Comparative Sublethal Toxicity of Nine Pesticides on Olfactory Learning Performances of the Honeybee Apis mellifera

Association de Coordination Technique Agricole, Maison des Agriculteurs, La Tour de Salvagny, France.
Archives of Environmental Contamination and Toxicology (Impact Factor: 1.9). 03/2005; 48(2):242-50. DOI: 10.1007/s00244-003-0262-7
Source: PubMed


Using a conditioned proboscis extension response (PER) assay, honeybees (Apis mellifera L.) can be trained to associate an odor stimulus with a sucrose reward. Previous studies have shown that observations of conditioned PER were of interest for assessing the behavioral effects of pesticides on the honeybee. In the present study, the effects of sublethal concentrations of nine pesticides on learning performances of worker bees subjected to the PER assay were estimated and compared. Pesticides were tested at three concentrations. The highest concentration of each pesticide corresponded to the median lethal dose value (48-h oral LD50), received per bee and per day, divided by 20. Reduced learning performances were observed for bees surviving treatment with fipronil, deltamethrin, endosulfan, and prochloraz. A lack of behavioral effects after treatment with lambda-cyalothrin, cypermethrin, tau-fluvalinate, triazamate, and dimethoate was recorded. No-observed-effect concentrations (NOECs) for the conditioned PER were derived for the studied pesticides. Our study shows that the PER assay can be used for estimating sublethal effects of pesticides on bees. Furthermore, comparisons of sensitivity as well as the estimation of NOECs, useful for regulatory purposes, are possible.

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    • "The maximum value, detected in honey bees from Barxeta apiary, was 223 ng/g, around 74% of LD50 (detailed information in the supplementary information Table S3). These concentrations are above of those considered sublethal and could be responsible of honey bee losses or even acute intoxication of forager honey bees (Decourtye et al., 2005). However, low levels can produce sublethal effects during long periods without presence of dead honey bees at the entrance of the hive. "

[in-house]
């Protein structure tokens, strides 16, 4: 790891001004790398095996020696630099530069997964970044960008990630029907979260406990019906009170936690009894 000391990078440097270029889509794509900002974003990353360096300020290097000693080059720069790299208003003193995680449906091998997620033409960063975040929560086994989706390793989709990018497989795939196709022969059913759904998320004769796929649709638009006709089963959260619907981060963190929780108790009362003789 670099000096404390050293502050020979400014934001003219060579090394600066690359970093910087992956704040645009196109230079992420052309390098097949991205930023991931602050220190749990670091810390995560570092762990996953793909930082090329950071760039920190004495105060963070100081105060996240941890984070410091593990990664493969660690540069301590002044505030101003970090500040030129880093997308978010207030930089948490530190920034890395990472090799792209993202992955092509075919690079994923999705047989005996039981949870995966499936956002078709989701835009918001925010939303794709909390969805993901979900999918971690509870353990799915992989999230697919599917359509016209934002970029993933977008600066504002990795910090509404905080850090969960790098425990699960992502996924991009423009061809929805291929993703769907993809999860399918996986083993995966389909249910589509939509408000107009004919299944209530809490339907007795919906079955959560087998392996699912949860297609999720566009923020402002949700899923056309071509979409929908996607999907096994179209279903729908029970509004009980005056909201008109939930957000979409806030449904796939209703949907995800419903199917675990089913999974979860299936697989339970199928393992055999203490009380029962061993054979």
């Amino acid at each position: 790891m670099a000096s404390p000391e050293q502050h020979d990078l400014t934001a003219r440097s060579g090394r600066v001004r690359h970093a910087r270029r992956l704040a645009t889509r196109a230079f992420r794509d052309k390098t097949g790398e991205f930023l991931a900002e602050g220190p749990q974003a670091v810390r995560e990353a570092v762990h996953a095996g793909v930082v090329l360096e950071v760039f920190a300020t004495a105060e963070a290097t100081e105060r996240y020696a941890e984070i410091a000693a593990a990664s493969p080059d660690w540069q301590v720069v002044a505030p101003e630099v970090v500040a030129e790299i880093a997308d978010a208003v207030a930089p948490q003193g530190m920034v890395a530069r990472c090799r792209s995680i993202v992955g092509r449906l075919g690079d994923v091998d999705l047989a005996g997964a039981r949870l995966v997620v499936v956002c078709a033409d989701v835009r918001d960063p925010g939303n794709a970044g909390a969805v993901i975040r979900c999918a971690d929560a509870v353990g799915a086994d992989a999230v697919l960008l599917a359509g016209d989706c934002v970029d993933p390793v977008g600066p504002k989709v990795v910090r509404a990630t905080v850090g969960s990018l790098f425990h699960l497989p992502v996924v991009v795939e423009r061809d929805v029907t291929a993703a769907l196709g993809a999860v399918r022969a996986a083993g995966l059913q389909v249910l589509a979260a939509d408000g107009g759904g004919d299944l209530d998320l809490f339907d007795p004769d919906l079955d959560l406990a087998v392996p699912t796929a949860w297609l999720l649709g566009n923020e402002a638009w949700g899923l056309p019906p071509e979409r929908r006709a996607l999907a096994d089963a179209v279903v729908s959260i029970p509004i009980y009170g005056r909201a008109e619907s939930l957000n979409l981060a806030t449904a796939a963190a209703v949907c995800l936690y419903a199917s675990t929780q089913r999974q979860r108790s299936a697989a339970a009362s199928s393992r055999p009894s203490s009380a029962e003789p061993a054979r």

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    ABSTRACT: Samples of dead honey bees (Apis mellifera L.) were collected periodically from 4 different locations during citrus and stone fruit trees blooming season to evaluate the potential impact of agrochemicals on honey bee death rate. For the determination of mortality, dead honey bee traps were placed in front of the experimental hives entrance located in areas of intensive agriculture in Valencian Community (Spain). A total of 34 bee samples, obtained along the monitoring period, were analyzed by means of QuEChERS extraction method and screened for 58 pesticides or their degradation products by LC-MS/MS. An average of four pesticides per honey bee sample was detected. Coumaphos, an organophosphate acaricide used against varroosis in the experimental hives, was detected in 94% of the samples. However, this acaricide was unlikely to be responsible for honey bee mortality because its constantly low concentration during all the monitoring period, even before and after acute mortality episodes. The organophosphates chlorpyrifos and dimethoate, as well as the neonicotinoid imidacloprid, were the most frequently detected agrochemicals. Almost 80% of the samples had chlorpyrifos, 68% dimethoate, and 32% imidacloprid. Maximum concentrations for these three compounds were 751, 403, 223ng/g respectively. Influence of these pesticides on acute honey bee mortality was demonstrated by comparing coincidence between death rate and concentrations of chlorpyrifos, dimethoate and imidacloprid.